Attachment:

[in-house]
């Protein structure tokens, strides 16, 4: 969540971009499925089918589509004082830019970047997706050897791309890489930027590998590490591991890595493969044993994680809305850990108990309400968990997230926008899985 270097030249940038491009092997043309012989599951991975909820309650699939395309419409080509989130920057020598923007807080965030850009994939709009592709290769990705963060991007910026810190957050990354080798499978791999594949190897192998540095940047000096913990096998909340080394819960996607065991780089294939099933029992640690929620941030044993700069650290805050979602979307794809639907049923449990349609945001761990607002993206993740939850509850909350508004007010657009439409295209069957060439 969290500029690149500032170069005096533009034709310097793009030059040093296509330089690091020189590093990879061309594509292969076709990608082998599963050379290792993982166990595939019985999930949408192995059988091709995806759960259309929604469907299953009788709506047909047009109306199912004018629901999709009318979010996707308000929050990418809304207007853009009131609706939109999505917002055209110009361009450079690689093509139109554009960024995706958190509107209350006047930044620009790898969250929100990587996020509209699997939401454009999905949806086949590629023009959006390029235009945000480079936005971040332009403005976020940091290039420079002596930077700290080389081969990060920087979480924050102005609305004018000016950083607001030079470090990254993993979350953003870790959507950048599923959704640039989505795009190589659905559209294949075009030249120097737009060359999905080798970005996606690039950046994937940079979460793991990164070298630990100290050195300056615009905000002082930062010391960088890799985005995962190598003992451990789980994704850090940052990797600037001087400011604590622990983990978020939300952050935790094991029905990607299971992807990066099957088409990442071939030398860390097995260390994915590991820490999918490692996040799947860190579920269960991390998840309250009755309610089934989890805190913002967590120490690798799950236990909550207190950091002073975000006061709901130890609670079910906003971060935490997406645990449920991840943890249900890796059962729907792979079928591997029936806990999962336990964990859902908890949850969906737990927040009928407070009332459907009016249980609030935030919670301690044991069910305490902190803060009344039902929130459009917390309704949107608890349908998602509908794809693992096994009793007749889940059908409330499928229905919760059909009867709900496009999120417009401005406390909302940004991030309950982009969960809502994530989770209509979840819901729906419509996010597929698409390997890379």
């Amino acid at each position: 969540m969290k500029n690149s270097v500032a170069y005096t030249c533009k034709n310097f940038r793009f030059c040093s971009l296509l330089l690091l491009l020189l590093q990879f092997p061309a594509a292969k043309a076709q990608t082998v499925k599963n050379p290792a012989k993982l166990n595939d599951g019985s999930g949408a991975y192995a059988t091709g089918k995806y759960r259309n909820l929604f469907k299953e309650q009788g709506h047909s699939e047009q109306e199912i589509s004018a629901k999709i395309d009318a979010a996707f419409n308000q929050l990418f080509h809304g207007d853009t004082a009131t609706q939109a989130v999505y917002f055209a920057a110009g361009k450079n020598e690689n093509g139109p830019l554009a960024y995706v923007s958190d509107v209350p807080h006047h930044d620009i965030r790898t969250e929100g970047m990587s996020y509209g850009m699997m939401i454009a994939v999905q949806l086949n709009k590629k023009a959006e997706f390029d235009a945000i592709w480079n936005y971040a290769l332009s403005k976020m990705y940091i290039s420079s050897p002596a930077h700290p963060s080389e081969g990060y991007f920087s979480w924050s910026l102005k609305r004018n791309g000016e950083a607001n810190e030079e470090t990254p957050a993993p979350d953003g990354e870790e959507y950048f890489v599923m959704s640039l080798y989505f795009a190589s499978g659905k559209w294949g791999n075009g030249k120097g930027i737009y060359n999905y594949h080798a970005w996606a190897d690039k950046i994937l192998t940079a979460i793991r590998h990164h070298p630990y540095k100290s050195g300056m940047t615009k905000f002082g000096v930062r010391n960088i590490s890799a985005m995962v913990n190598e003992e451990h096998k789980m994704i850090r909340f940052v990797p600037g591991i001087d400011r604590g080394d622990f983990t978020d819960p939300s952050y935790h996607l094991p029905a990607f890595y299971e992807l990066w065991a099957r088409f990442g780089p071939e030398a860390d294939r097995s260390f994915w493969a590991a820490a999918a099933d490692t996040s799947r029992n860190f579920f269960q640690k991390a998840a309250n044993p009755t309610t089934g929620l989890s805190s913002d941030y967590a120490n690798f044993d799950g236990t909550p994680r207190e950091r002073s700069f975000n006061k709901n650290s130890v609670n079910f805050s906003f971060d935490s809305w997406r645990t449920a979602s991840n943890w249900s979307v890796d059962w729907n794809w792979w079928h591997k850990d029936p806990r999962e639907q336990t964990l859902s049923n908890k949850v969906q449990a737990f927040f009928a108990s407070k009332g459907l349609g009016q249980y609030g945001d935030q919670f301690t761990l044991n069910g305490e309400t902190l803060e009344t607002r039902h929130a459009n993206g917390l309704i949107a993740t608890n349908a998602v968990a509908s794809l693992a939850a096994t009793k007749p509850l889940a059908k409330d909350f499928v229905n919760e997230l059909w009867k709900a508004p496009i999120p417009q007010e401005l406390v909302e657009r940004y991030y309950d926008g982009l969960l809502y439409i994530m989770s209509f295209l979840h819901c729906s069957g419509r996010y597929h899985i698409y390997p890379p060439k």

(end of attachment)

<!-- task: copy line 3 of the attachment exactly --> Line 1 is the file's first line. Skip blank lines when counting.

């Amino acid at each position: 969540m969290k500029n690149s270097v500032a170069y005096t030249c533009k034709n310097f940038r793009f030059c040093s971009l296509l330089l690091l491009l020189l590093q990879f092997p061309a594509a292969k043309a076709q990608t082998v499925k599963n050379p290792a012989k993982l166990n595939d599951g019985s999930g949408a991975y192995a059988t091709g089918k995806y759960r259309n909820l929604f469907k299953e309650q009788g709506h047909s699939e047009q109306e199912i589509s004018a629901k999709i395309d009318a979010a996707f419409n308000q929050l990418f080509h809304g207007d853009t004082a009131t609706q939109a989130v999505y917002f055209a920057a110009g361009k450079n020598e690689n093509g139109p830019l554009a960024y995706v923007s958190d509107v209350p807080h006047h930044d620009i965030r790898t969250e929100g970047m990587s996020y509209g850009m699997m939401i454009a994939v999905q949806l086949n709009k590629k023009a959006e997706f390029d235009a945000i592709w480079n936005y971040a290769l332009s403005k976020m990705y940091i290039s420079s050897p002596a930077h700290p963060s080389e081969g990060y991007f920087s979480w924050s910026l102005k609305r004018n791309g000016e950083a607001n810190e030079e470090t990254p957050a993993p979350d953003g990354e870790e959507y950048f890489v599923m959704s640039l080798y989505f795009a190589s499978g659905k559209w294949g791999n075009g030249k120097g930027i737009y060359n999905y594949h080798a970005w996606a190897d690039k950046i994937l192998t940079a979460i793991r590998h990164h070298p630990y540095k100290s050195g300056m940047t615009k905000f002082g000096v930062r010391n960088i590490s890799a985005m995962v913990n190598e003992e451990h096998k789980m994704i850090r909340f940052v990797p600037g591991i001087d400011r604590g080394d622990f983990t978020d819960p939300s952050y935790h996607l094991p029905a990607f890595y299971e992807l990066w065991a099957r088409f990442g780089p071939e030398a860390d294939r097995s260390f994915w493969a590991a820490a999918a099933d490692t996040s799947r029992n860190f579920f269960q640690k991390a998840a309250n044993p009755t309610t089934g929620l989890s805190s913002d941030y967590a120490n690798f044993d799950g236990t909550p994680r207190e950091r002073s700069f975000n006061k709901n650290s130890v609670n079910f805050s906003f971060d935490s809305w997406r645990t449920a979602s991840n943890w249900s979307v890796d059962w729907n794809w792979w079928h591997k850990d029936p806990r999962e639907q336990t964990l859902s049923n908890k949850v969906q449990a737990f927040f009928a108990s407070k009332g459907l349609g009016q249980y609030g945001d935030q919670f301690t761990l044991n069910g305490e309400t902190l803060e009344t607002r039902h929130a459009n993206g917390l309704i949107a993740t608890n349908a998602v968990a509908s794809l693992a939850a096994t009793k007749p509850l889940a059908k409330d909350f499928v229905n919760e997230l059909w009867k709900a508004p496009i999120p417009q007010e401005l406390v909302e657009r940004y991030y309950d926008g982009l969960l809502y439409i994530m989770s209509f295209l979840h819901c729906s069957g419509r996010y597929h899985i698409y390997p890379p060439k």